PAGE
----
In the second instalment of this series, I’ll be concentrating on the in-flight experience when I travelled from London to Zagreb (and back) in British Airways Club Europe business last week.
Outbound flight: London to Zagreb
After a good experience on the ground, I boarded BA flight 0848 from London to Zagreb just before 9am (which was actually our stated time of departure).
The crew (wearing masks, of course) welcomed passengers onboard and handed out small personal protection packs containing anti-bacterial gel and wipes.
As we explained in our review of BA’s regular Club Europe service, business class passengers sit in exactly the same seat as those in economy – though there is a blocked middle seat.
Only passengers in row 1 (and the emergency exit rows in economy) get any extra leg room – though these are reserved for British Airways Executive Club gold members.
BA’s short haul Airbus aircraft feature a moveable cabin divider, allowing the airline to size up or down its business class section as required.
As a gold member, I was able to select seat 1F (a window seat) for my flight to Zagreb, operated by an Airbus A319. The six-row Club Europe cabin was just under half full, with nine out of 24 seats taken (including myself).
Magazines and shopping brochures etc have been removed – just the safety card and sickness bag remain in the seat pocket. Power is available in the foot area.
There was an announcement from the crew about coronavirus and passengers were asked to wash hands frequently, catch coughs and sneezes in tissues and dispose of the tissue immediately and avoid touching their face. We were also assured that the plane had been cleaned and sanitised prior to passengers boarding. Finally passengers were urged to press their call bell and raise a hand if they felt unwell.
We left the gate at 9.01am and advised the flight would take around one hour 50 minutes, with just a short taxi of around ten minutes to the runway. There was no pre departure service (drinks or hot towels).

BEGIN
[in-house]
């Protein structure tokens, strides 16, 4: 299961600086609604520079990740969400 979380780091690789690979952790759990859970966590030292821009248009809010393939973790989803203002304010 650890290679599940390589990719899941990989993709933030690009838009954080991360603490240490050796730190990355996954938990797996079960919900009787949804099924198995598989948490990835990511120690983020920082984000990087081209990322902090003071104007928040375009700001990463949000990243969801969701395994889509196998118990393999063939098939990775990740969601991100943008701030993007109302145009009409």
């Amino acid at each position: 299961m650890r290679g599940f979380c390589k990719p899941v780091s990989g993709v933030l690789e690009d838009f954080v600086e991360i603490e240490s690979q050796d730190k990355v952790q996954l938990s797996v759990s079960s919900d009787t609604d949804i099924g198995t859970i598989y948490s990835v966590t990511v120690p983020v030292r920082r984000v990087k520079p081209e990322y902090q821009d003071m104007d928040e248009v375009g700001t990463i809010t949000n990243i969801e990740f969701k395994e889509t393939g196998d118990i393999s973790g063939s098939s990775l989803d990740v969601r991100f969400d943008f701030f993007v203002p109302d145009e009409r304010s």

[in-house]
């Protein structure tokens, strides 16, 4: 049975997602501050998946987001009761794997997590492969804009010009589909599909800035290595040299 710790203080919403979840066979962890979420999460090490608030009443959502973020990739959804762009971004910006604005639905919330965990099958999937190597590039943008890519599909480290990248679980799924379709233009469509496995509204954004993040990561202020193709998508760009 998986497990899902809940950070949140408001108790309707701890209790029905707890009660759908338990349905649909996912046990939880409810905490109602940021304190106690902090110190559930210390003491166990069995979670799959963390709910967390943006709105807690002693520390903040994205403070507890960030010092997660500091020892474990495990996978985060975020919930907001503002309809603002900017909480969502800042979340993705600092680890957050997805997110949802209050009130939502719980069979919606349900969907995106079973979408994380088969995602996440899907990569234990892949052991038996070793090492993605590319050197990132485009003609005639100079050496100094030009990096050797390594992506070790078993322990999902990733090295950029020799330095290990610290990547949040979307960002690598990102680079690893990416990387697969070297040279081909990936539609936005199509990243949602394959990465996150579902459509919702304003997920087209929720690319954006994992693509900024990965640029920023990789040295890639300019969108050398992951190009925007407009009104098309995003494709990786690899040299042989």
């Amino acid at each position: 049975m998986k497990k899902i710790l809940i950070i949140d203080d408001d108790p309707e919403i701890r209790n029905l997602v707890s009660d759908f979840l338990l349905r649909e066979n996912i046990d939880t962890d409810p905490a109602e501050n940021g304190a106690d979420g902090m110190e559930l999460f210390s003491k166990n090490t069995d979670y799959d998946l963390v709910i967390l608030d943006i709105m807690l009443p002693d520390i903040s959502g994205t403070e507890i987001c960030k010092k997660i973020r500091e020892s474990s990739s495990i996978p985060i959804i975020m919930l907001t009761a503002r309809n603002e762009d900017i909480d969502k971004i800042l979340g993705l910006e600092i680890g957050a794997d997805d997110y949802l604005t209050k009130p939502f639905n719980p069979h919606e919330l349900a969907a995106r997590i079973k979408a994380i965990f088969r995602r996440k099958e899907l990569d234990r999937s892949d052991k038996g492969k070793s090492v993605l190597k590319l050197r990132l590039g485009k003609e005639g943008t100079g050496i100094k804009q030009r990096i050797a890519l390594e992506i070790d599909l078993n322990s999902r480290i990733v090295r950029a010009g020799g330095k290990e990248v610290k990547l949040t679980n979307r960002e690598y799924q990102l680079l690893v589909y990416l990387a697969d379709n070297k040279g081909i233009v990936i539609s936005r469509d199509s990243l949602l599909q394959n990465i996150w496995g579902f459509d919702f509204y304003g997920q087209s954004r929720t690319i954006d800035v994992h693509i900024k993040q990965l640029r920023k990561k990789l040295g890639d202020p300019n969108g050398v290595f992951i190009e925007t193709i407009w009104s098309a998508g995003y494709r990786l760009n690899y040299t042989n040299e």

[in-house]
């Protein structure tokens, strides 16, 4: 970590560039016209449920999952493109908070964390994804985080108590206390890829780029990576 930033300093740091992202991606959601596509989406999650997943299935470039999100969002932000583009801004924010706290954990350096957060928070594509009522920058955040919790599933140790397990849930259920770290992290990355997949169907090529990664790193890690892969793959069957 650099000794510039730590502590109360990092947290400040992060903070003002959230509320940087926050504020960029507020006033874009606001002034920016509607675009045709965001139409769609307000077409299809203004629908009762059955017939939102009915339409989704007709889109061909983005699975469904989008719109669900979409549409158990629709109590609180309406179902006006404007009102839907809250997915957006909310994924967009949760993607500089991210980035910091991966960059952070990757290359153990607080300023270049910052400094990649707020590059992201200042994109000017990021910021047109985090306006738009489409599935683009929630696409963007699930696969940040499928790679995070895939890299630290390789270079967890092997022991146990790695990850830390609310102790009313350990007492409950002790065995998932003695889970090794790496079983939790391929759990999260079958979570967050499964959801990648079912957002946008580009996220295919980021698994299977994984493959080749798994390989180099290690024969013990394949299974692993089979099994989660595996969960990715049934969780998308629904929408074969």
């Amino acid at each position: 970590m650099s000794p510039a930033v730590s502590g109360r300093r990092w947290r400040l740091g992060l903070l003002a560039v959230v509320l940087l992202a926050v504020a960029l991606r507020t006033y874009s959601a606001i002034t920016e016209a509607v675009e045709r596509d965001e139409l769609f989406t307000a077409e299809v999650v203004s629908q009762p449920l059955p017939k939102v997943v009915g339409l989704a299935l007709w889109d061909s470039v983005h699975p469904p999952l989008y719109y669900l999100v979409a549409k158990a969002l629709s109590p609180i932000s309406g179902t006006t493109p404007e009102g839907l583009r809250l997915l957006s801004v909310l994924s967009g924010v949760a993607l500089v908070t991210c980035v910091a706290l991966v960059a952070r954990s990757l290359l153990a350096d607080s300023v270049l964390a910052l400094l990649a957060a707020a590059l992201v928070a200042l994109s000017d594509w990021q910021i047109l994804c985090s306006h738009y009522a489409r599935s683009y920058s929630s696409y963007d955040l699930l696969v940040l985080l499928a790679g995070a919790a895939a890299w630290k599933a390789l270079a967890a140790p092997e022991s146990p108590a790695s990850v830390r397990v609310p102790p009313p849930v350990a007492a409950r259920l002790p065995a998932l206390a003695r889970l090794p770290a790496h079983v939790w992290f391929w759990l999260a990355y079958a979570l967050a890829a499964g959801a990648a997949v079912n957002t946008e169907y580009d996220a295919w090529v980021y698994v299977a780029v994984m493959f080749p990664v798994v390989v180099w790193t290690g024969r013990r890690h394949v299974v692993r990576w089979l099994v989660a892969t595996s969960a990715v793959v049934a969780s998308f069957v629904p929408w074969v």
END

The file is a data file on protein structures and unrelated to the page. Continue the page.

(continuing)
We took off at 9.20am and there were more announcements about new arrangements while flying during the coronavirus epidemic.
Passengers were asked to stay in their seat as much as possible and not queue in the cabin and were reminded that it is compulsory to wear a mask or face covering at all times. We were told that pre-packed light refreshments would be served, and were invited to consume any food onboard that we’d brought with us.
The seatbelt signs came off at 9.25am and we were asked to fill in self declaration forms for the Croatian authorities, to be handed in to ground staff on arrival. This was soon corrected – completed forms must instead be handed back to cabin crew.
Chatting to a member of the cabin crew, it was clear just how bad the current situation is for British Airways. While short-haul operations are ‘getting busier’, long-haul remains ‘dire’. With around 60 flights a day to the US from Gatwick and Heathrow in ‘normal’ times, BA is particularly impacted by the collapse in demand for lucrative transatlantic travel.
One bright spot (if you can call it that) is that flights from Hong Kong to London are ‘packed’ every day, though I’ll pass no comment on why that might be the case…
Drinks service began, and I ordered champagne, which came in the form of a mini bottle by Nicolas Feuillatte (despite other changes, alcohol continues to be served in business class).
Unfortunately it wasn’t very chilled, and the crew had no ice (though ice has been reintroduced on long haul flights). I’m not a fan of room temperature champagne so I decided to take the champagne with me and have it at my hotel.
There was no choice of meal and printed menus have been removed. The current service on short Club Europe flights consists of a pre-packed cold meal box, prepared by renowned caterers Do&Co.